The LCLC offers basic literacy instruction as well as English as a second language class. They also partner with the Oklahoma Department of Human Services in providing up to 30 hours a week of instruction to Temporary Aid to Needy Families (TANF).

These classes help prepare residents to earn their GED or enter the work force.

The LCLC uses trained tutors to teach the literacy students. Tutors are given 10 hours of training, split into three sessions.

And they could use our help. The LCLC needs tutors and also help with the costs of materials. The council relies on funding from a grant and the generosity of individuals and groups to help teach our residents basic skills.

Their only fundraiser is the annual spelling bee.

If you can help, either with a donation or would like to help tutor, contact the Literacy Council at (918) 647-3833 or by email to literacypoteau@gmail.com.

Monday, January 9, 2012

LCJHT another success

The crowd was packed for Saturday's finals of the LCJHT
The LeFlore County Tournament was a great idea by whoever decided to start the tournament back in 1932.
The decision to start the LeFlore County Junior High Tournament was also a good one.

Once again the junior high version was played the past week before a packed house for the finals Saturday night at Carl Albert State College.

If the Mick Thompson Field House holds around 1,200 people, there were easily over 1,000 in attendance to watch the Howe and Poteau girls along with Poteau and Wister boys play a pair of finals which were as exciting as anybody could hope to see. Throw in the ones who came earlier and left and it would have been like one of the old LCT finals.

It was an opportunity to see the future varsity standouts playing with as much enthusiasm as we will see on Jan. 21 for the finals of the LCT.

Poteau’s boys and girls won the finals, but Howe’s girls and Wister’s boys were in both contests until the final buzzer.

The crowd got loud, coaches questioned calls and the players celebrated big plays, just like in any varsity game.
There were great plays and some not so great. Play got a little sloppy at times, but that was okay. None of the older kids will play harder than these 12, 13 and 14-year old eighth (and some seventh) graders did.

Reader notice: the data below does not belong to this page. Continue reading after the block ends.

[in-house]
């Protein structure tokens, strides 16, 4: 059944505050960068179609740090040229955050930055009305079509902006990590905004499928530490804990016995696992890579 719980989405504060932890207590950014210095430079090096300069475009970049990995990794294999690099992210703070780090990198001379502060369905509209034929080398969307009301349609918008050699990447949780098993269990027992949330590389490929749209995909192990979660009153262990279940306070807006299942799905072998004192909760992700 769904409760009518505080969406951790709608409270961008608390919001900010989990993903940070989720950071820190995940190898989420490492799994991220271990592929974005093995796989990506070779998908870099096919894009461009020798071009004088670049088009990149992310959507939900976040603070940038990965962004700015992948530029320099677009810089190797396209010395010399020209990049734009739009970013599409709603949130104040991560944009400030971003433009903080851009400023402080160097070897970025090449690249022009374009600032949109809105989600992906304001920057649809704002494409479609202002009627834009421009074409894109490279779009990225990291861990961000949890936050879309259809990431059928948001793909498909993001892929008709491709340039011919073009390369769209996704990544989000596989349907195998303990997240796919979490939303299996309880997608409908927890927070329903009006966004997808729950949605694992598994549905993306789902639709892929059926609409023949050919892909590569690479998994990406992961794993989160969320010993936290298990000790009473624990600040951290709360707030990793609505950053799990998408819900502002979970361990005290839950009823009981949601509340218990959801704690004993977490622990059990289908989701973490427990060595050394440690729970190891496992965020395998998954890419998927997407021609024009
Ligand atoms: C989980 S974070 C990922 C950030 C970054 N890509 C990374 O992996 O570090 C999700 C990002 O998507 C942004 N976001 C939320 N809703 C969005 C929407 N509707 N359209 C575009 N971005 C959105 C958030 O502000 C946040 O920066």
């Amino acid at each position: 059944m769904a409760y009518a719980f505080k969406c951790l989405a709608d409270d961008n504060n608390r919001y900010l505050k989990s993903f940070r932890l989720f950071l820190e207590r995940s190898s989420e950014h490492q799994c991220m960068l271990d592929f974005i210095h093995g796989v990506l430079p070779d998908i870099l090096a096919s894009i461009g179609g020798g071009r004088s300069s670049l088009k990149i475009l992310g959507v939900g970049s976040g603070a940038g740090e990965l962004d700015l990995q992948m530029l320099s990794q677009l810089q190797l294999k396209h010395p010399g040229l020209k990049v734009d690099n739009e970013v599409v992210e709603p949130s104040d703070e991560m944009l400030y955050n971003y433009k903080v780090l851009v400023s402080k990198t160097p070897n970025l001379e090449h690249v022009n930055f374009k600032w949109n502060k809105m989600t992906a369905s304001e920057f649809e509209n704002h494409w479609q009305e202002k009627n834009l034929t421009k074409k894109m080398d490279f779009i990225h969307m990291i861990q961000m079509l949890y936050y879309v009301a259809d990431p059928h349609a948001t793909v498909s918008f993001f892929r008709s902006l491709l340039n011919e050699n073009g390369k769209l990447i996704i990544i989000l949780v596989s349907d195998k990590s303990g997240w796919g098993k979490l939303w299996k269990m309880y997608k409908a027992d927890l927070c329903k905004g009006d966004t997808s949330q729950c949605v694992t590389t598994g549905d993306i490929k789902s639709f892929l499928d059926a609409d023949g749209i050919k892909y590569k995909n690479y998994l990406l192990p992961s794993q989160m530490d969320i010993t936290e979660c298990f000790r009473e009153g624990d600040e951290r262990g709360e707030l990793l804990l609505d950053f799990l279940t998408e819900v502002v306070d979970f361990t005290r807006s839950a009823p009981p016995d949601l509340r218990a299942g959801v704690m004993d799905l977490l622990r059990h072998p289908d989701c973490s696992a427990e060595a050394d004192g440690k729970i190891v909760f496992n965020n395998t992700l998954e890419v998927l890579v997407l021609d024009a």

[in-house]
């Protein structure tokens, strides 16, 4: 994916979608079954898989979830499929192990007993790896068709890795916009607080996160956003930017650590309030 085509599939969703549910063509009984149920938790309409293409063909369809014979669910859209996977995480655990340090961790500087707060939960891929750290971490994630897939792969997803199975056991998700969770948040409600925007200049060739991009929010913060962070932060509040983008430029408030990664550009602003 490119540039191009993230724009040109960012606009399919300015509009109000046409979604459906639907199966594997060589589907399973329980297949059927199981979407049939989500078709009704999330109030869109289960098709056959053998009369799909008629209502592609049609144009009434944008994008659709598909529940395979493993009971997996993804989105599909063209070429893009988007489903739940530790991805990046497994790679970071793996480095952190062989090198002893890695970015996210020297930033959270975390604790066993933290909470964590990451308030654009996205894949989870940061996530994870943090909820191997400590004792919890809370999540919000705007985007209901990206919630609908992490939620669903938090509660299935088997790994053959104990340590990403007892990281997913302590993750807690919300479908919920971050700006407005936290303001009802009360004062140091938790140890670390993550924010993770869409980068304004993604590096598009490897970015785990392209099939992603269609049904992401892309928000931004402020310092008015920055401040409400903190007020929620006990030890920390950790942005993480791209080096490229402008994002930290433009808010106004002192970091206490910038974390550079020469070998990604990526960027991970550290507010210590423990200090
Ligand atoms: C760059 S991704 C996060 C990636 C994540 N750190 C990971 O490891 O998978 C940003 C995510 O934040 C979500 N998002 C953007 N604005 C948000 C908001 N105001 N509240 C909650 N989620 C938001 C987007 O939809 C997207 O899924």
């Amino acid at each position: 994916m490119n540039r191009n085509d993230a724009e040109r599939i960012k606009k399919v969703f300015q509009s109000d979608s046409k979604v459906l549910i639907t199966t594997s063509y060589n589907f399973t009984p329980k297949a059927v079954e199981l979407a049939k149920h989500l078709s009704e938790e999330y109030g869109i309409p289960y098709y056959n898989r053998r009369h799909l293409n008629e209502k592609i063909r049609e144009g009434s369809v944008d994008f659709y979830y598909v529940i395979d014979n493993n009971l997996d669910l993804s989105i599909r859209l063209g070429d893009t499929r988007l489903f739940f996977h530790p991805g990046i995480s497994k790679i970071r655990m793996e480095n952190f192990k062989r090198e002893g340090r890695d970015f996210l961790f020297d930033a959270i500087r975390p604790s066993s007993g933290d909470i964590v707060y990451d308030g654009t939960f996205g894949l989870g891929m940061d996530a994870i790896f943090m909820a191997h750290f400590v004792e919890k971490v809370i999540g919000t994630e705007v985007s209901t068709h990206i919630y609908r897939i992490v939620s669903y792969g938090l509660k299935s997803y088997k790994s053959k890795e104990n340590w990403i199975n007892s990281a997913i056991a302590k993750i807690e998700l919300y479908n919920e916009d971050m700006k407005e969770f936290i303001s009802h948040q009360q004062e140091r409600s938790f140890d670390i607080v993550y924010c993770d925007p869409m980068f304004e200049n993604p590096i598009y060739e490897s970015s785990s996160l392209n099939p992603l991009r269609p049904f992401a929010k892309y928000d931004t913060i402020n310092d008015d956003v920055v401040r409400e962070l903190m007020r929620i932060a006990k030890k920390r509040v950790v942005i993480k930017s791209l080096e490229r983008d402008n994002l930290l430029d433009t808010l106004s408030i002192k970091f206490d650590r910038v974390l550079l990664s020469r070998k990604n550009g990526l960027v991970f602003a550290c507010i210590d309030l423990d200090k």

The most refreshing parts were none of the players in the finals felt the need to question a call, talk trash to an opponent or try to show up a player from the other team.

Those are some traits sometimes forgotten by the older players.

We saw some familiar names like Hardaway and Brown for Poteau’s boys, a Standridge for the girls, a Gibson from Wister and a Hillebrand for Howe. All of them are the little brothers or sisters of players who will have a key impact when the LCT opens a week from today.

And who knows, four years from now we might see these same players and schools competing against each other in another finals played at a location to be determined.

The only complaint I heard was there was not an all-tournament team selected. Some said this was to save money, but it was actually done for the right reason: not to put individuals above the team. Sure, it would be nice to honor the players who deserved this award, but anytime that happens, there are going to be some who felt like they deserved the honor, but weren't selected.

Saturday, January 7, 2012

Heavener and Poteau play a classic

Heavener and Poteau hooked up on the basketball court once again Friday night.

The parking lot was packed a full 30 minutes before the tip off. Before the first game tipped off, there was a feeling of excitement in the air.

This was not going to be your ordinary night at the Sherman Floyd Fieldhouse.